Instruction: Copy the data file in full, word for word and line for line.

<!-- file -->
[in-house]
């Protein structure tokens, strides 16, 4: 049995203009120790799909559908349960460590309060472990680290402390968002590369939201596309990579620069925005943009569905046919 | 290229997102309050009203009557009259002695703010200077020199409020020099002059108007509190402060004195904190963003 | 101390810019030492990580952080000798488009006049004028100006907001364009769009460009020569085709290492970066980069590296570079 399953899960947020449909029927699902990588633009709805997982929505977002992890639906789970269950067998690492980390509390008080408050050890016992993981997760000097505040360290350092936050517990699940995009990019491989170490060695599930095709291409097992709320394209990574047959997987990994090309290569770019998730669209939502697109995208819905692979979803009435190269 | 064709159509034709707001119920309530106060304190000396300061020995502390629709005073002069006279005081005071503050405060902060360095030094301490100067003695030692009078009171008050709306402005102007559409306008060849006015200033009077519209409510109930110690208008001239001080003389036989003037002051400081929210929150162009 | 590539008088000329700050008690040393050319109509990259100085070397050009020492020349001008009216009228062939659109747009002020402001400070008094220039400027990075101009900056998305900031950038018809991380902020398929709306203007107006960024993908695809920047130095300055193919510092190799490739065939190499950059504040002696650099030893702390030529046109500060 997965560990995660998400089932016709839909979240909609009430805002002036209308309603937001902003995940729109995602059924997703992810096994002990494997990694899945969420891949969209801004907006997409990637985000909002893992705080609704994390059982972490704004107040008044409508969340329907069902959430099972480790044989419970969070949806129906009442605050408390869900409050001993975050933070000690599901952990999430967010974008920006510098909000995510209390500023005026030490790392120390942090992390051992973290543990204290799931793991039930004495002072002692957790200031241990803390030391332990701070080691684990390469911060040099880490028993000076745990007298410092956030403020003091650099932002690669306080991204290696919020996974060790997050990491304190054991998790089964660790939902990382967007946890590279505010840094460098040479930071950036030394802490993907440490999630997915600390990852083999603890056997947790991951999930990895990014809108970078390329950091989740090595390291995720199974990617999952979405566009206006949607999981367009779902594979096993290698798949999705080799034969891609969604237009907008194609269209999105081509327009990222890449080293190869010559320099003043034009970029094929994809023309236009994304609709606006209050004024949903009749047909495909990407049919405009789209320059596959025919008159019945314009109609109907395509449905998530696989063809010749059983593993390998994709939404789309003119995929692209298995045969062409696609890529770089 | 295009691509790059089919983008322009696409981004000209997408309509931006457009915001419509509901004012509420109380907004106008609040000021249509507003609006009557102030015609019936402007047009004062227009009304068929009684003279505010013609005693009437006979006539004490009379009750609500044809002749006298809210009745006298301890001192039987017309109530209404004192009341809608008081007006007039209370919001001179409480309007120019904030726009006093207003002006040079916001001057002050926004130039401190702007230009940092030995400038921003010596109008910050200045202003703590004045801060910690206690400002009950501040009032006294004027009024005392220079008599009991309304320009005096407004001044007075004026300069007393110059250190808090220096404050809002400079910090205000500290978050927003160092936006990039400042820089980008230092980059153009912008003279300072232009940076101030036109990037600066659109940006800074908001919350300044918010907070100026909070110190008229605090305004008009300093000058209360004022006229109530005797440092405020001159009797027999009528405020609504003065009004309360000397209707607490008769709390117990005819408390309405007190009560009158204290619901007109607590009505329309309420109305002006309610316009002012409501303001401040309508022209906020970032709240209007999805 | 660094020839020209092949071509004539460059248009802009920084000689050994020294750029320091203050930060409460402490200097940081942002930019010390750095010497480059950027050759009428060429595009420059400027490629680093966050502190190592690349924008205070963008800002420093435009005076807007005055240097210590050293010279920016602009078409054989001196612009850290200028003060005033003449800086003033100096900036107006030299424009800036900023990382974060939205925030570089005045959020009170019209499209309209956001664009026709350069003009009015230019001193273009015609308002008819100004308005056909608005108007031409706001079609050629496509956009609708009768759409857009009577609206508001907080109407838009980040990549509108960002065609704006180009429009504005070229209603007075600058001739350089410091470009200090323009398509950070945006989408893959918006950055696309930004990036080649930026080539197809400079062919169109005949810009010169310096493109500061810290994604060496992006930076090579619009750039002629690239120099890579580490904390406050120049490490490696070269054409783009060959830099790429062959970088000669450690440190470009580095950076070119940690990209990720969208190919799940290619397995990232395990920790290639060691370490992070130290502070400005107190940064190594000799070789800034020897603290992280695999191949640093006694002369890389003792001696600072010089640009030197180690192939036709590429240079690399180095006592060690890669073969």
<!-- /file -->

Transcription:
[in-house]
């Protein structure tokens, strides 16, 4: 049995203009120790799909559908349960460590309060472990680290402390968002590369939201596309990579620069925005943009569905046919 | 290229997102309050009203009557009259002695703010200077020199409020020099002059108007509190402060004195904190963003 | 101390810019030492990580952080000798488009006049004028100006907001364009769009460009020569085709290492970066980069590296570079 399953899960947020449909029927699902990588633009709805997982929505977002992890639906789970269950067998690492980390509390008080408050050890016992993981997760000097505040360290350092936050517990699940995009990019491989170490060695599930095709291409097992709320394209990574047959997987990994090309290569770019998730669209939502697109995208819905692979979803009435190269 | 064709159509034709707001119920309530106060304190000396300061020995502390629709005073002069006279005081005071503050405060902060360095030094301490100067003695030692009078009171008050709306402005102007559409306008060849006015200033009077519209409510109930110690208008001239001080003389036989003037002051400081929210929150162009 | 590539008088000329700050008690040393050319109509990259100085070397050009020492020349001008009216009228062939659109747009002020402001400070008094220039400027990075101009900056998305900031950038018809991380902020398929709306203007107006960024993908695809920047130095300055193919510092190799490739065939190499950059504040002696650099030893702390030529046109500060 997965560990995660998400089932016709839909979240909609009430805002002036209308309603937001902003995940729109995602059924997703992810096994002990494997990694899945969420891949969209801004907006997409990637985000909002893992705080609704994390059982972490704004107040008044409508969340329907069902959430099972480790044989419970969070949806129906009442605050408390869900409050001993975050933070000690599901952990999430967010974008920006510098909000995510209390500023005026030490790392120390942090992390051992973290543990204290799931793991039930004495002072002692957790200031241990803390030391332990701070080691684990390469911060040099880490028993000076745990007298410092956030403020003091650099932002690669306080991204290696919020996974060790997050990491304190054991998790089964660790939902990382967007946890590279505010840094460098040479930071950036030394802490993907440490999630997915600390990852083999603890056997947790991951999930990895990014809108970078390329950091989740090595390291995720199974990617999952979405566009206006949607999981367009779902594979096993290698798949999705080799034969891609969604237009907008194609269209999105081509327009990222890449080293190869010559320099003043034009970029094929994809023309236009994304609709606006209050004024949903009749047909495909990407049919405009789209320059596959025919008159019945314009109609109907395509449905998530696989063809010749059983593993390998994709939404789309003119995929692209298995045969062409696609890529770089 | 295009691509790059089919983008322009696409981004000209997408309509931006457009915001419509509901004012509420109380907004106008609040000021249509507003609006009557102030015609019936402007047009004062227009009304068929009684003279505010013609005693009437006979006539004490009379009750609500044809002749006298809210009745006298301890001192039987017309109530209404004192009341809608008081007006007039209370919001001179409480309007120019904030726009006093207003002006040079916001001057002050926004130039401190702007230009940092030995400038921003010596109008910050200045202003703590004045801060910690206690400002009950501040009032006294004027009024005392220079008599009991309304320009005096407004001044007075004026300069007393110059250190808090220096404050809002400079910090205000500290978050927003160092936006990039400042820089980008230092980059153009912008003279300072232009940076101030036109990037600066659109940006800074908001919350300044918010907070100026909070110190008229605090305004008009300093000058209360004022006229109530005797440092405020001159009797027999009528405020609504003065009004309360000397209707607490008769709390117990005819408390309405007190009560009158204290619901007109607590009505329309309420109305002006309610316009002012409501303001401040309508022209906020970032709240209007999805 | 660094020839020209092949071509004539460059248009802009920084000689050994020294750029320091203050930060409460402490200097940081942002930019010390750095010497480059950027050759009428060429595009420059400027490629680093966050502190190592690349924008205070963008800002420093435009005076807007005055240097210590050293010279920016602009078409054989001196612009850290200028003060005033003449800086003033100096900036107006030299424009800036900023990382974060939205925030570089005045959020009170019209499209309209956001664009026709350069003009009015230019001193273009015609308002008819100004308005056909608005108007031409706001079609050629496509956009609708009768759409857009009577609206508001907080109407838009980040990549509108960002065609704006180009429009504005070229209603007075600058001739350089410091470009200090323009398509950070945006989408893959918006950055696309930004990036080649930026080539197809400079062919169109005949810009010169310096493109500061810290994604060496992006930076090579619009750039002629690239120099890579580490904390406050120049490490490696070269054409783009060959830099790429062959970088000669450690440190470009580095950076070119940690990209990720969208190919799940290619397995990232395990920790290639060691370490992070130290502070400005107190940064190594000799070789800034020897603290992280695999191949640093006694002369890389003792001696600072010089640009030197180690192939036709590429240079690399180095006592060690890669073969």